Man giving woman high five, illustrating favoritism at work.

You probably already know that all employees deserve fair, equal treatment. But everyone in the workplace is human, and some personalities click better than others. Before you act on your feelings, though, keep in mind how showing favoritism can affect everyone around you. Here’s what you need to know. 

Favoritism Through the Eyes of Your Employees

Maybe you’ve been there yourself at some point in your career. Do you remember that one coworker who was always late, never met his deadlines, or refused to follow the rules? Yet instead of getting in trouble, that same person was always laughing and joking with the boss, and always got the best assignments. How did that make you feel?

Favoritism leads to resentment. Your other employees will begin to feel disrespected and unimportant. They will lose enthusiasm and motivation. They may stop putting out their best efforts, feeling that they will never be noticed no matter what they do. Over time, favoritism can cause even the strongest teams to fall apart.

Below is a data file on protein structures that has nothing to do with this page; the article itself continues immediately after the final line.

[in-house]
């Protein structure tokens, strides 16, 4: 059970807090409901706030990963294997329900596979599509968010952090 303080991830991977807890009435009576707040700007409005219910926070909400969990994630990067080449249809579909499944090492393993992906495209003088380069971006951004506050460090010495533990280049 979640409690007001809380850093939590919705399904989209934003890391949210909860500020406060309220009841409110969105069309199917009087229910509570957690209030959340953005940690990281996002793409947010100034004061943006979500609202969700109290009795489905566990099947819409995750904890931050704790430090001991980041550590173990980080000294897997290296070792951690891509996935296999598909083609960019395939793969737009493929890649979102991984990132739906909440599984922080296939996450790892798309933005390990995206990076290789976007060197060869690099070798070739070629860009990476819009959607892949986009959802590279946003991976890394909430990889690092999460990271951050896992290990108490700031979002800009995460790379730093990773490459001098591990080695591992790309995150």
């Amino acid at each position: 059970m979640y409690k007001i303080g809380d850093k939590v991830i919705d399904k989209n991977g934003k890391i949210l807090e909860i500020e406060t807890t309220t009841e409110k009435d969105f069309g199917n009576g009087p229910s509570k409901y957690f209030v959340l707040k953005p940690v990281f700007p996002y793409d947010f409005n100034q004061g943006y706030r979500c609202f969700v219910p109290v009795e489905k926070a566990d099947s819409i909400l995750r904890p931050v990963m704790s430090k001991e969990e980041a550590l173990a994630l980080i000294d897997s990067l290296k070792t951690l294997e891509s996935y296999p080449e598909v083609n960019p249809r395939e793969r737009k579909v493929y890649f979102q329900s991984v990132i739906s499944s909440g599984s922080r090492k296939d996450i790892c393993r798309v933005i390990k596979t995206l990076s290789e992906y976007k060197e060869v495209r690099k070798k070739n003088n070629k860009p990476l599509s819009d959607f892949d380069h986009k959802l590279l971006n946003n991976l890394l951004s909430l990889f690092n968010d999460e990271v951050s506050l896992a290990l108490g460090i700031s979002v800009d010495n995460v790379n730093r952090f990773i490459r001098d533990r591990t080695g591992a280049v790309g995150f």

This can hurt your bottom line. You may see employee turnover rise and productivity plummet. Depending on how bad the favoritism is, you may even be at risk for lawsuits from employees who feel that the playing field isn’t level. 

Avoid Playing Favorites at Work

So how can you avoid favoritism? How do you protect your team members and your company? Here are a few tips: 

  • Document: Keep records of everyone’s assignments and rotate them impartially. This will keep you from relying on just a few employees for big projects.
  • Take advantage of workgroups: Create democratic, collaborative workgroups designed to give everyone a voice. During reporting sessions, ask different members what they think rather than letting one or two people speak for the group.
  • Find ways to connect: Seek out the employees with whom you don’t naturally click. Find areas of common ground with them. Maybe you support the same sports team or you both have young kids. Make frequent conversation with them about those topics, and you will naturally start to build trust. 
  • Be empathetic: Even if you simply can’t connect with someone on your team, you can seek to understand her. Lead with empathy and treat everyone with equal respect. 

Being a strong leader means recognizing your own weaknesses and biases. You can’t control the fact that you will simply like some employees better than others, but you can ensure that you don’t cause harm by demonstrating favoritism. 

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